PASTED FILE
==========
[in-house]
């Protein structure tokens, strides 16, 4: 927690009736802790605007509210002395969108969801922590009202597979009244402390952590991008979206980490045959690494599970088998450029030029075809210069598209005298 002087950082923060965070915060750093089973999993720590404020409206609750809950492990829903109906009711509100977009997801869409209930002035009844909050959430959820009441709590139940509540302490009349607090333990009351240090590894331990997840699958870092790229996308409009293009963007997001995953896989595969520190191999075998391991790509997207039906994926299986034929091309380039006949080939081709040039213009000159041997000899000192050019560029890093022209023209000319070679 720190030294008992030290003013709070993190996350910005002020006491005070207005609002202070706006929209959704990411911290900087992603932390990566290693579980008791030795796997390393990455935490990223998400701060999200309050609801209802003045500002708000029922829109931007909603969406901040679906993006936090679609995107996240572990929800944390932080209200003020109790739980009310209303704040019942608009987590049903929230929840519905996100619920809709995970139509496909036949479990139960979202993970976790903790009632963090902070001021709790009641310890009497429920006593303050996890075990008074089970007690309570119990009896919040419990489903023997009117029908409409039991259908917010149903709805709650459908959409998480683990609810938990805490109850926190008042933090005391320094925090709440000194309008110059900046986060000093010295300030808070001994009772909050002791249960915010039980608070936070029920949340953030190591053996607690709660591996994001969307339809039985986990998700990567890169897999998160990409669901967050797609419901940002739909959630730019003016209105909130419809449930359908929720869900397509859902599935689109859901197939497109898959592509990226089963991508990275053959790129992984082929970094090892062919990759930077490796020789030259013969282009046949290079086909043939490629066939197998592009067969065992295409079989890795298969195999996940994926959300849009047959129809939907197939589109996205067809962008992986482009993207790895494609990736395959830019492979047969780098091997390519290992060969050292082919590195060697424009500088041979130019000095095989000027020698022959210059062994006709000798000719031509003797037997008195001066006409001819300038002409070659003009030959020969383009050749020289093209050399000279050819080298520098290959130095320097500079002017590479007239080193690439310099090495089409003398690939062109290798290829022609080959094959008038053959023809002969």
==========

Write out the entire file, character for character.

[in-house]
């Protein structure tokens, strides 16, 4: 927690009736802790605007509210002395969108969801922590009202597979009244402390952590991008979206980490045959690494599970088998450029030029075809210069598209005298 002087950082923060965070915060750093089973999993720590404020409206609750809950492990829903109906009711509100977009997801869409209930002035009844909050959430959820009441709590139940509540302490009349607090333990009351240090590894331990997840699958870092790229996308409009293009963007997001995953896989595969520190191999075998391991790509997207039906994926299986034929091309380039006949080939081709040039213009000159041997000899000192050019560029890093022209023209000319070679 720190030294008992030290003013709070993190996350910005002020006491005070207005609002202070706006929209959704990411911290900087992603932390990566290693579980008791030795796997390393990455935490990223998400701060999200309050609801209802003045500002708000029922829109931007909603969406901040679906993006936090679609995107996240572990929800944390932080209200003020109790739980009310209303704040019942608009987590049903929230929840519905996100619920809709995970139509496909036949479990139960979202993970976790903790009632963090902070001021709790009641310890009497429920006593303050996890075990008074089970007690309570119990009896919040419990489903023997009117029908409409039991259908917010149903709805709650459908959409998480683990609810938990805490109850926190008042933090005391320094925090709440000194309008110059900046986060000093010295300030808070001994009772909050002791249960915010039980608070936070029920949340953030190591053996607690709660591996994001969307339809039985986990998700990567890169897999998160990409669901967050797609419901940002739909959630730019003016209105909130419809449930359908929720869900397509859902599935689109859901197939497109898959592509990226089963991508990275053959790129992984082929970094090892062919990759930077490796020789030259013969282009046949290079086909043939490629066939197998592009067969065992295409079989890795298969195999996940994926959300849009047959129809939907197939589109996205067809962008992986482009993207790895494609990736395959830019492979047969780098091997390519290992060969050292082919590195060697424009500088041979130019000095095989000027020698022959210059062994006709000798000719031509003797037997008195001066006409001819300038002409070659003009030959020969383009050749020289093209050399000279050819080298520098290959130095320097500079002017590479007239080193690439310099090495089409003398690939062109290798290829022609080959094959008038053959023809002969």